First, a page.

Persian restaurants in London
Saturday, August 03rd , 2013
I have tried a few Persian restaurants over the years, admittedly with little success, whether these have been in London or the US (I have never been to Iran). I sampled two that are supposedly well thought of. Mohsen has a bread oven in the window so the bread was nothing if not fresh, but the main course dish that I tried there was quite disappointing. Better was Hafez, which had quite good bread and was generally of a higher standard. However neither could be said to have delivered anything more than decent food, and it is hard to recommend a special journey even to the better of these two places. I am not sure why the standard of Middle Eastern food in London is so poor. It is a similar story with Lebanese restaurants here: a Lebanese friend of mine cooked me a dinner at home far better than any I had eaten at a Lebanese restaurant in London. I would have thought that there was a market for a better level of restaurant offering, but if there is such a place in London then I have missed it.
I actually ate two meals at Hedone (pictured) within a few days – well, they are closing for their summer holidays shortly. The food just gets better and better here, with the more experienced team in the kitchen now delivering a highly consistent experience, still based around the top-notch ingredients that are the trademark of Hedone. An example was a sweetbread dish that was probably the best I have ever eaten; it came from the same Paris butcher that supply the 3 star places in Paris. The sweetbread had amazing, almost silky texture, a far cry from what usually passes for this ingredient in London. Turbot had superb flavour, as did a langoustine starter. The restaurant now does tasting menus only on weekend evenings, either £65 or £95 for the “carte blanche”, which serves the very choicest ingredients. The latter is actually a bargain given the quality of ingredients on display here. The price of the carte blanche menu here would scarcely buy you a starter at somewhere like Arpege in Paris.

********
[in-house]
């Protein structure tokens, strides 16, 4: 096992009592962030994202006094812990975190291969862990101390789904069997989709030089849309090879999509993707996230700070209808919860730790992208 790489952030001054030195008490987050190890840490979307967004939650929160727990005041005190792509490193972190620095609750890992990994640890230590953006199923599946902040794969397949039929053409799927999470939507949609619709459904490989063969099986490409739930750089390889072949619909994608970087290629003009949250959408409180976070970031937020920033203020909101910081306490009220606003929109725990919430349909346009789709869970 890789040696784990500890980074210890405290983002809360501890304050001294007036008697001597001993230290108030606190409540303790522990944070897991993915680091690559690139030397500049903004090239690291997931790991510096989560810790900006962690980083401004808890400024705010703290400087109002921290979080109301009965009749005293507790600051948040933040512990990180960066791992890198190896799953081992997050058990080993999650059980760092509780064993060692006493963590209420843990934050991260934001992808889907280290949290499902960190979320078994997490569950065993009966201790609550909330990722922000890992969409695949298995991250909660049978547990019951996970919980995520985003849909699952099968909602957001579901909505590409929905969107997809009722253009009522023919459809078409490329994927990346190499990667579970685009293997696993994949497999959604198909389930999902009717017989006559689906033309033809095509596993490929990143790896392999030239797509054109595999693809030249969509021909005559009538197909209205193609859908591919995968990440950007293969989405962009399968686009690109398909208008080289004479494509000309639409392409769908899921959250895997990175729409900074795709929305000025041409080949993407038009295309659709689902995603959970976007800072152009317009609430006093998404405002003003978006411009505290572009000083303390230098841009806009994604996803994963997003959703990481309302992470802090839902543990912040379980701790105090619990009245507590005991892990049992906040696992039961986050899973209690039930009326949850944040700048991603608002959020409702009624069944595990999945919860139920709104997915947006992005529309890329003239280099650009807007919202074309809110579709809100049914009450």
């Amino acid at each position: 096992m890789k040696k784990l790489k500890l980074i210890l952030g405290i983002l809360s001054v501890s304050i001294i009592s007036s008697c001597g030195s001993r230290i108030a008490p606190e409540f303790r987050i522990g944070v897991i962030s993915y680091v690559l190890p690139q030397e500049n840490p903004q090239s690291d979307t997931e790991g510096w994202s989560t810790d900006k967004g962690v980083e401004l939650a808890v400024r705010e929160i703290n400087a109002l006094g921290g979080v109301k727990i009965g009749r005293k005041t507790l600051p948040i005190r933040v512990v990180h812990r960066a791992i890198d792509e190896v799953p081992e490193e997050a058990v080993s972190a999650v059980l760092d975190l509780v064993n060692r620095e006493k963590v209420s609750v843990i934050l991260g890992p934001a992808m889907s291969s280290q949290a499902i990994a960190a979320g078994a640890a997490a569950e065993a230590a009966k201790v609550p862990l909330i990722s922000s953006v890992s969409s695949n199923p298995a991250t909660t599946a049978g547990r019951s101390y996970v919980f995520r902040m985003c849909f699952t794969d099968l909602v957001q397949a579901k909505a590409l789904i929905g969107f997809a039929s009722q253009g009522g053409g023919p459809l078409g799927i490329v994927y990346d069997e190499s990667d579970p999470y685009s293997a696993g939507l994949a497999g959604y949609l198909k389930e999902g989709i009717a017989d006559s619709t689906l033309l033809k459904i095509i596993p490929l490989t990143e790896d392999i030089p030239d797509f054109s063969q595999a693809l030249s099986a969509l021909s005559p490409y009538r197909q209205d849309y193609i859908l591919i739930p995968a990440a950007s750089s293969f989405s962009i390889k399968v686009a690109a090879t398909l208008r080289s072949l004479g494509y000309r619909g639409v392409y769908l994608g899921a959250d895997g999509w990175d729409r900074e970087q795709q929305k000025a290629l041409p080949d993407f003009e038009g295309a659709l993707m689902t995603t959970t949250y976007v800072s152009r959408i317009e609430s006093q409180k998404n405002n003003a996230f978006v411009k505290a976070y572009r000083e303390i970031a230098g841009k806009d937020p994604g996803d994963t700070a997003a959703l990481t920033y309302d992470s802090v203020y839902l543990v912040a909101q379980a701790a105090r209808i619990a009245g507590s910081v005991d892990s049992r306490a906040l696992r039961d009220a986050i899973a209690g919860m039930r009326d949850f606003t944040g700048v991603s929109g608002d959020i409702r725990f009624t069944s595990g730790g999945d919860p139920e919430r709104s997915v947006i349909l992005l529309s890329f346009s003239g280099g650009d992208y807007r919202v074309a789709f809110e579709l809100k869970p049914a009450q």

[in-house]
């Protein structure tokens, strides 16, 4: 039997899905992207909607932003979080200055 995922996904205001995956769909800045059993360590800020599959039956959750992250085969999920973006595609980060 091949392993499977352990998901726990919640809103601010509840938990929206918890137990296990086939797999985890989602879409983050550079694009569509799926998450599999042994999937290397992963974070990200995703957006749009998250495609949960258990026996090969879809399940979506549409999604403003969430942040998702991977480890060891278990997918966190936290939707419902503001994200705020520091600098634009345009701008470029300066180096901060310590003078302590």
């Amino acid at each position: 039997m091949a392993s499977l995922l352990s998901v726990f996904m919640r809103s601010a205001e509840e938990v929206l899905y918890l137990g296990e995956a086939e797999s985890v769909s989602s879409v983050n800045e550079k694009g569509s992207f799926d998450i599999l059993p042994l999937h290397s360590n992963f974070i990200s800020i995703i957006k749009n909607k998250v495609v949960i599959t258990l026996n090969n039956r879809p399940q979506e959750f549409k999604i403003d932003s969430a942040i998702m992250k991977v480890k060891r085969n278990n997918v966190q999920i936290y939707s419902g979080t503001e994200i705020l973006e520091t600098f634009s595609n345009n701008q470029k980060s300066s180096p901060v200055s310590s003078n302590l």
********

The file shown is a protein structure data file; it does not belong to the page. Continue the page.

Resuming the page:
Koya makes authentic udon noodles, which can be eaten either hot or cold, as well as daily changing specials. The best dish that I tried this week was cold udon noodles with venison, whilst I also liked a small plate of roasted duck served with mustard, and delicate prawn tempura, all for around £20 a head. There are no reservations at Koya and it is a popular place, with service distinctly at the basic end of the spectrum. When I turned up earlier than the person I was meeting, I was not allowed to join the queue for tables, with other tables of two that turned up later being seated ahead of me. Given that all I was going to do was sit down a few minutes early and purchase a drink while I waited that seemed rather churlish, but they turn over tables at quite a rate here, and I guess they want to completely maximise the time spent at their tables. This service niggle aside, Koya is well worth trying.
My list of 15 most influential chefs of the next decade was published by Elite Traveler magazine. Obviously such a list is essentially an impossible selection to make, but here goes.
I also recorded a short video, the first in a series for Elite Traveler in which various restaurants will feature. This one is on Hedone.